PRESS RELEASE – LESS than a month ago, Saint Lucians received the gift of hearing from the Starkey Hearing Foundation — this time around they are set to see what the future holds with the gift of sight.
Diabetes is a complex condition which can affect the entire body. If complications develop, it can have a significant impact on the quality of life and reduce the life expectancy.
St. Lucia has a diabetes prevalence rate of 14.6 percent. Diabetes retinopathy is a major cause of morbidity in persons living with diabetes and is among the most common causes of sight loss in the working age population.
In this regard the Ministry of Health & Wellness held the official opening ceremony for the newly-implemented Diabetic Retinopathy Programme in Primary Health Care.
The ceremony took place on Thursday at the Vieux Fort Wellness Centre. Whilst addressing the gathering, Minister for Health & Wellness, Mary Isaac, took the opportunity to give an enthusiastic ovation to the donors for their support.
“I would like to sincerely extend our deepest gratitude to out funding agencies the Queen Elizabeth Diamond Jubilee Trust in coordination with the London School of Hygiene & Tropical Medicine as well as Firmley Park Hospital who have been instrumental in ensuring the implementation of this programme in Saint Lucia.
“In Saint Lucia, we presently have approximately 12,000 patients with diabetes and approximately 1,200 of them are experiencing vision threatening diabetic retinopathy. I am convinced this programme, the screening and laser treatment, will inevitably play an important role in reducing the prevalence of diabetic retinopathy in Saint Lucia.
“We can now detect it and treat it before it’s too late for an intervention. At the Ministry of Health & Wellness, prevention is our focus in the management of chronic non-communicable diseases.”
Saint Lucia is one of four countries to benefit from this programme. The other three countries include are Belize, Dominica and Jamaica. The project will be implemented over a four-year period. However, the aim of the Ministry of Health is to make this programme sustainable past the four years by providing extensive training to the local medical personnel.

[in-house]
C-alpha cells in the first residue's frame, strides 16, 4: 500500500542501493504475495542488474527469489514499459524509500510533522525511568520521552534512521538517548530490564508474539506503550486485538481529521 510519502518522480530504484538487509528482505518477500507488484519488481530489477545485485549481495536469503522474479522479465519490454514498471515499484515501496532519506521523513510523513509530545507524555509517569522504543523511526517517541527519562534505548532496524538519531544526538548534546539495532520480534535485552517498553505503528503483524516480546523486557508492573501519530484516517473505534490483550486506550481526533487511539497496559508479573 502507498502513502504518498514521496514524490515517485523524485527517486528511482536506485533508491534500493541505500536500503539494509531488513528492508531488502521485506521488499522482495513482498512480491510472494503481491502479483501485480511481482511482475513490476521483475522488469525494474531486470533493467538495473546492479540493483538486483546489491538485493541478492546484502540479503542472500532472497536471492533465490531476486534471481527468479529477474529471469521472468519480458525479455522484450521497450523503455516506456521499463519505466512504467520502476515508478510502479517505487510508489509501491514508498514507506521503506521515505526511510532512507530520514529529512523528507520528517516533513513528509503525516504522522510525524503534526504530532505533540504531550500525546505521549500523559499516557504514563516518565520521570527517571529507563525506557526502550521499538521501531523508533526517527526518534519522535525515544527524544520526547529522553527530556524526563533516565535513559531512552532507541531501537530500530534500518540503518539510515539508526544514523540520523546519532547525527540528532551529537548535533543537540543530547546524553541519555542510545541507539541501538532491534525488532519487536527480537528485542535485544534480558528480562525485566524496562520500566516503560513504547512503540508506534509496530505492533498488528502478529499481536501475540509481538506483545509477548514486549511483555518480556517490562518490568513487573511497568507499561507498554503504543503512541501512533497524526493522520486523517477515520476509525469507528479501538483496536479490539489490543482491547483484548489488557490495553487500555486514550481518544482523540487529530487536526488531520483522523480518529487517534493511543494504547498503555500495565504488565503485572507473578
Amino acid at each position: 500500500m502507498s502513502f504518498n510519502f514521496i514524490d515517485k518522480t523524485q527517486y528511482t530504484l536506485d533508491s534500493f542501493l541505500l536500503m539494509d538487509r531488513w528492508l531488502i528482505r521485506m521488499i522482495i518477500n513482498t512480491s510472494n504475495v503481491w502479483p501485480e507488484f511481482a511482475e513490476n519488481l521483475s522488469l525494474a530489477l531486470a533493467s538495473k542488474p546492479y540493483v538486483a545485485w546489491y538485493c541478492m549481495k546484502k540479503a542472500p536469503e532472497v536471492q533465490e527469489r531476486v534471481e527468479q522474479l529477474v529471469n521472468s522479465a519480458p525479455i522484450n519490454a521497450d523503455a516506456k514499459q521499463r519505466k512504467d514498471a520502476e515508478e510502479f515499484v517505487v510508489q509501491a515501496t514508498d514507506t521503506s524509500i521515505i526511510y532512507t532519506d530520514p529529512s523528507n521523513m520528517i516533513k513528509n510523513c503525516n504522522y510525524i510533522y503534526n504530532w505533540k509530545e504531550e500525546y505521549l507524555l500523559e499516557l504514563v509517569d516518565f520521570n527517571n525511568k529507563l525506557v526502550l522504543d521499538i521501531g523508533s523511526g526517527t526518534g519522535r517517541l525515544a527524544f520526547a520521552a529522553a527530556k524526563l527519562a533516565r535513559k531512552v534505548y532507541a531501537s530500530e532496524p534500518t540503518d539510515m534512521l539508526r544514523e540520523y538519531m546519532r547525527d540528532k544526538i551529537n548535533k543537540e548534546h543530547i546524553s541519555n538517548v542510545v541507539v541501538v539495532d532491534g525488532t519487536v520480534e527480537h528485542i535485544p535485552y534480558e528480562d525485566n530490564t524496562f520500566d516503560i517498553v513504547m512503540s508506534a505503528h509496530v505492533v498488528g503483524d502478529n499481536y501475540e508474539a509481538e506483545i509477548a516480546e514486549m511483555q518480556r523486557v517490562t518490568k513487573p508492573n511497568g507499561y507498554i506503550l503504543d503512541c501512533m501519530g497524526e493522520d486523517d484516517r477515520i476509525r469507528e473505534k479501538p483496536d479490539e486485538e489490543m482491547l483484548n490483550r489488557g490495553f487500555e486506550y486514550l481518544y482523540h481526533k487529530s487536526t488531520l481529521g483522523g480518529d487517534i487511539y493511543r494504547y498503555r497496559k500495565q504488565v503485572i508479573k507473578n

Meanwhile, Dr. Covadonga Bascaran, Technical Consultant for the Caribbean Retinopathy Programme, made a special appeal for people with diabetes to come forward for eye screening. She said early detection is of paramount importance.
“We need to see every healthy eye of a diabetic in the island in order to prevent those that are going to become blind in time. So the challenge to come is to make sure that patients that have no symptoms come and get their photographs taken. At the beginning, we will see a surge of patients that already have the symptoms, they will be the first ones to come for the photograph because they already have a problem and they think it’s a solution but it’s likely some of them will be too late. So spreading the word to patients that have no problems in their eyes to come to take their photographs is what we really think between now and 10 years’ time will make a big difference in the prevalence of blindness due to diabetes in the island,” explained Dr.Bascaran.
“We must understand that the laser is not a miracle treatment,” said Dr. Darra Burt, National Ophthalmologist whilst addressing the audience at the ceremony. “The treatment only applies to patients with vision-threatening diseases. In diabetic retinopathy, what the laser does is it reduces blindness it doesn’t prevent it. We must understand that what it does is prevent vision loss but it doesn’t reverse it so as long as vision loss is already established it doesn’t reverse the vision loss we try to prevent it.”
Ministry officials are encouraging individuals to bring a friend, colleague, or family member or just tell a friend to tell a friend to get screened and take advantage of this free service.